Investment properties became slightly less attractive yesterday, after new data from Australian Property Monitors (APM) revealed weekly asking rents across the capital cities fell 2.2 per cent over the March quarter.
Yet rents in Perth continue to edge higher, according to the Real Estate Instritute of WA (REIWA).
According to APM's Rental Price Series Quarterly Report, national median asking rents for units fell by 1.1 per cent.
Median weekly asking rents for houses remained unchanged in Sydney, Melbourne, Brisbane and Perth, and fell in Canberra (2.0 per cent) and Adelaide (0.6 per cent) in the quarter.
“Flat or declining rental growth over the March quarter for both houses and units indicates decreased competition for rental accommodation, particularly from first homebuyers that have become active as housing affordability has improved,” APM’s senior economist Andrew Wilson said.
“However with ongoing shortages of accommodation, low levels of new supply and continued inactivity by investors, upward pressure on rentals can be expected to resume in most centres over 2012.”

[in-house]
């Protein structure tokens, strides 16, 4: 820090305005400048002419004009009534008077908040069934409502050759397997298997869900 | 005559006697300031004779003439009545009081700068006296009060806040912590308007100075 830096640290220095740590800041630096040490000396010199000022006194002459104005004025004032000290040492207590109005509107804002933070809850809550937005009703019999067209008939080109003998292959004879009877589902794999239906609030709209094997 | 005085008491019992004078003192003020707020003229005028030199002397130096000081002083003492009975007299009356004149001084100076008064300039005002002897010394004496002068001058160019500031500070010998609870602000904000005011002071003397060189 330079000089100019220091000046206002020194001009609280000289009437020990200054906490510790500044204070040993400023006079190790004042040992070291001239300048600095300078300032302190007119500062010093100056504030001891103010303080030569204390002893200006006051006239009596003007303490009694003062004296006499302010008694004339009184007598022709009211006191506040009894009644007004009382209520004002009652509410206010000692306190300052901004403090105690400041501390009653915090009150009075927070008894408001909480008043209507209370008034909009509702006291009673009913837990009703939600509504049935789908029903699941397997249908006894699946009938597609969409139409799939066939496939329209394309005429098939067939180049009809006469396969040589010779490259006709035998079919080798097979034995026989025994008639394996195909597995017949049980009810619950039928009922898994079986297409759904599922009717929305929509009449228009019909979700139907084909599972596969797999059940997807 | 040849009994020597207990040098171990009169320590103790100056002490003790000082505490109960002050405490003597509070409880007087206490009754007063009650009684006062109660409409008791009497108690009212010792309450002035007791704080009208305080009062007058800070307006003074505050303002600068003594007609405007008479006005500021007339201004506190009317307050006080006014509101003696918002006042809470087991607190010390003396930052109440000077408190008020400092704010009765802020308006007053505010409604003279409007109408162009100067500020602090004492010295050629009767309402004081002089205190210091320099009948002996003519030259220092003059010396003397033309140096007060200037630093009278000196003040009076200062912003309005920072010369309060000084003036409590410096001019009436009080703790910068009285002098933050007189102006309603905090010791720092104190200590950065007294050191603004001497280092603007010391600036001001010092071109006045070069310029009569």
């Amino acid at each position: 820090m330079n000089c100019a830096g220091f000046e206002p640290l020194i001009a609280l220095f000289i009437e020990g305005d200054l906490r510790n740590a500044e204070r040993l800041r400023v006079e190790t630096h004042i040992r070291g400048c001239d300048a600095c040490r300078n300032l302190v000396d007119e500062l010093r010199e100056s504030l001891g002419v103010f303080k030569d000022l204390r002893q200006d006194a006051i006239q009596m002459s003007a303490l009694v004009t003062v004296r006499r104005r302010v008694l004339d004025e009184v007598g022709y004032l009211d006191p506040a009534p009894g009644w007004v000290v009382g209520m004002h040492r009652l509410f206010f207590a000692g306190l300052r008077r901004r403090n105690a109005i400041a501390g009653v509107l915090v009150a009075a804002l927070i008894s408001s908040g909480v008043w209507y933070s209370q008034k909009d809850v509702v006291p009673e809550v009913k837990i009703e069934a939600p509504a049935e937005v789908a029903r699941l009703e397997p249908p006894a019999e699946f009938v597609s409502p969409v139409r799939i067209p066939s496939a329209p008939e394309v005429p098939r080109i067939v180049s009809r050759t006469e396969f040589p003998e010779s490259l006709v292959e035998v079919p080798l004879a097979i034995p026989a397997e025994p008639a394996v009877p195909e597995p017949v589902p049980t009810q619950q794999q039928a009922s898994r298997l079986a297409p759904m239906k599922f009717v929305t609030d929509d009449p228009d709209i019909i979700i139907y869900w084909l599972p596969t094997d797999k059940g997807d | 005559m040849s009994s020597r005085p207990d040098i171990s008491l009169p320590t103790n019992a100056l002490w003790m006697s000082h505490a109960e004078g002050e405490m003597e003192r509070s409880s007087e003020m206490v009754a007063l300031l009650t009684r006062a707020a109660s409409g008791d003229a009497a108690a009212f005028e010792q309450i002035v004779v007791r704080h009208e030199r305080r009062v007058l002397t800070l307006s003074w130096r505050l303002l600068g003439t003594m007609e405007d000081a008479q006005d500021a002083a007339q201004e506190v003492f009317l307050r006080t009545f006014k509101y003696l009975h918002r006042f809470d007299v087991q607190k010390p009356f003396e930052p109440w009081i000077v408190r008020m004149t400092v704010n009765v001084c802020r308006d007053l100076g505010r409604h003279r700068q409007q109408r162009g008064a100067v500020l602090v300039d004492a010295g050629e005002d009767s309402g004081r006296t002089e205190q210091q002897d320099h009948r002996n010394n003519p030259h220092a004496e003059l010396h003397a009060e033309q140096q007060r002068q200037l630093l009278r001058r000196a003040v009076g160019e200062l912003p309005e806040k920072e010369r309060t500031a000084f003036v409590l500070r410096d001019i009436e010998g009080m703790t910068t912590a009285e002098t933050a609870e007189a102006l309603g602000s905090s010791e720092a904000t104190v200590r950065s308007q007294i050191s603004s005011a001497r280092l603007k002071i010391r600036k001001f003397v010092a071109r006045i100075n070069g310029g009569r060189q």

Yet APM's data is at odds with preliminary March quarter numbers released by REIWA, which show that the vacancy rate for rental accommodation in Perth has stabilised, but that rents have risen slightly over the last few weeks.
The Institute’s data show the metropolitan vacancy rate at 1.9 per cent for the first three months of the year, but during the months of February and March alone it dropped to 1.6 per cent.
REIWA President David Airey said this situation created upward pressure on rents during the quarter lifting the median rent for a house by $5 per week and for a grouped dwelling by $20.
“The overall median rent for Perth is now $420 per week, which breaks down to $425 for a house or $400 for a unit, villa or townhouse.
“This represents a rent increase of 10 per cent on the same time last year.
“REIWA data show that the stock level for rental accommodation has improved by 12 per cent since the start of March, in sharp contrast to the 28 per cent fall during January and February,” Mr Airey said.
Mr Airey said there was still reasonable demand for accommodation but that Perth would avoid the rental crisis it experienced in the March Quarter of 2007, when long queues of hopeful applicants were commonplace.